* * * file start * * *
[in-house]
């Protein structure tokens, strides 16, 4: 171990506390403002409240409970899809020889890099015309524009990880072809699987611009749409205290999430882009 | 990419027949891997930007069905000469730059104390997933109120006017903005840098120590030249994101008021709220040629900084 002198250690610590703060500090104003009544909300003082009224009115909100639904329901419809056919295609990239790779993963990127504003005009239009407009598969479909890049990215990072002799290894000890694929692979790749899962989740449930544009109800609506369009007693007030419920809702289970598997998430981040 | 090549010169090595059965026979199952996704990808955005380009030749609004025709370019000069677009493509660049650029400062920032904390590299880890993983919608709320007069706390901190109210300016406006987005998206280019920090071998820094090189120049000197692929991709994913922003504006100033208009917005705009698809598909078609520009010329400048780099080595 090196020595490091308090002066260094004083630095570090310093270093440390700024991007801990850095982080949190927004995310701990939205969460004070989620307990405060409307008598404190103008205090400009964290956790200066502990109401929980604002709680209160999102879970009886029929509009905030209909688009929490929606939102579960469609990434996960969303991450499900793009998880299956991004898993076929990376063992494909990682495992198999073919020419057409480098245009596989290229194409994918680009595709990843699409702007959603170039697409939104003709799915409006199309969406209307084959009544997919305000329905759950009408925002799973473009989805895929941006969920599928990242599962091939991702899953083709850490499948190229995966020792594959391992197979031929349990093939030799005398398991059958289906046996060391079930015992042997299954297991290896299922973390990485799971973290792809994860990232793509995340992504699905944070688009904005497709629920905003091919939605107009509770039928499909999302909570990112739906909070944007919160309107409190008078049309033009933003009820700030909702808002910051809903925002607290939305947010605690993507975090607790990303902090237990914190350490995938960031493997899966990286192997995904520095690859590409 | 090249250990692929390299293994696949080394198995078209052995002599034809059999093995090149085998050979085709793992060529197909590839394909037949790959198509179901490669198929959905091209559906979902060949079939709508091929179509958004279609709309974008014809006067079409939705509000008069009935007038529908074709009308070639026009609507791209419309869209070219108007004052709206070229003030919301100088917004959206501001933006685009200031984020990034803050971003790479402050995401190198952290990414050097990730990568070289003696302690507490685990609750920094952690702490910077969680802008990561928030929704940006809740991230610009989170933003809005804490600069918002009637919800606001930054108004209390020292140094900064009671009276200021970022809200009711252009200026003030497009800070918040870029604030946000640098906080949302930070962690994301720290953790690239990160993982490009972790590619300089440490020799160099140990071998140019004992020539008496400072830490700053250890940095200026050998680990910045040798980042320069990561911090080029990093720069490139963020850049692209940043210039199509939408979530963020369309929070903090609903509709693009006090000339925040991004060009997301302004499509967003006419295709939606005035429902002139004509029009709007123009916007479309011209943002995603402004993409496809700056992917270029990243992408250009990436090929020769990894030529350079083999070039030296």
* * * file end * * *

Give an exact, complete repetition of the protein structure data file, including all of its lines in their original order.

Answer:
[in-house]
């Protein structure tokens, strides 16, 4: 171990506390403002409240409970899809020889890099015309524009990880072809699987611009749409205290999430882009 | 990419027949891997930007069905000469730059104390997933109120006017903005840098120590030249994101008021709220040629900084 002198250690610590703060500090104003009544909300003082009224009115909100639904329901419809056919295609990239790779993963990127504003005009239009407009598969479909890049990215990072002799290894000890694929692979790749899962989740449930544009109800609506369009007693007030419920809702289970598997998430981040 | 090549010169090595059965026979199952996704990808955005380009030749609004025709370019000069677009493509660049650029400062920032904390590299880890993983919608709320007069706390901190109210300016406006987005998206280019920090071998820094090189120049000197692929991709994913922003504006100033208009917005705009698809598909078609520009010329400048780099080595 090196020595490091308090002066260094004083630095570090310093270093440390700024991007801990850095982080949190927004995310701990939205969460004070989620307990405060409307008598404190103008205090400009964290956790200066502990109401929980604002709680209160999102879970009886029929509009905030209909688009929490929606939102579960469609990434996960969303991450499900793009998880299956991004898993076929990376063992494909990682495992198999073919020419057409480098245009596989290229194409994918680009595709990843699409702007959603170039697409939104003709799915409006199309969406209307084959009544997919305000329905759950009408925002799973473009989805895929941006969920599928990242599962091939991702899953083709850490499948190229995966020792594959391992197979031929349990093939030799005398398991059958289906046996060391079930015992042997299954297991290896299922973390990485799971973290792809994860990232793509995340992504699905944070688009904005497709629920905003091919939605107009509770039928499909999302909570990112739906909070944007919160309107409190008078049309033009933003009820700030909702808002910051809903925002607290939305947010605690993507975090607790990303902090237990914190350490995938960031493997899966990286192997995904520095690859590409 | 090249250990692929390299293994696949080394198995078209052995002599034809059999093995090149085998050979085709793992060529197909590839394909037949790959198509179901490669198929959905091209559906979902060949079939709508091929179509958004279609709309974008014809006067079409939705509000008069009935007038529908074709009308070639026009609507791209419309869209070219108007004052709206070229003030919301100088917004959206501001933006685009200031984020990034803050971003790479402050995401190198952290990414050097990730990568070289003696302690507490685990609750920094952690702490910077969680802008990561928030929704940006809740991230610009989170933003809005804490600069918002009637919800606001930054108004209390020292140094900064009671009276200021970022809200009711252009200026003030497009800070918040870029604030946000640098906080949302930070962690994301720290953790690239990160993982490009972790590619300089440490020799160099140990071998140019004992020539008496400072830490700053250890940095200026050998680990910045040798980042320069990561911090080029990093720069490139963020850049692209940043210039199509939408979530963020369309929070903090609903509709693009006090000339925040991004060009997301302004499509967003006419295709939606005035429902002139004509029009709007123009916007479309011209943002995603402004993409496809700056992917270029990243992408250009990436090929020769990894030529350079083999070039030296």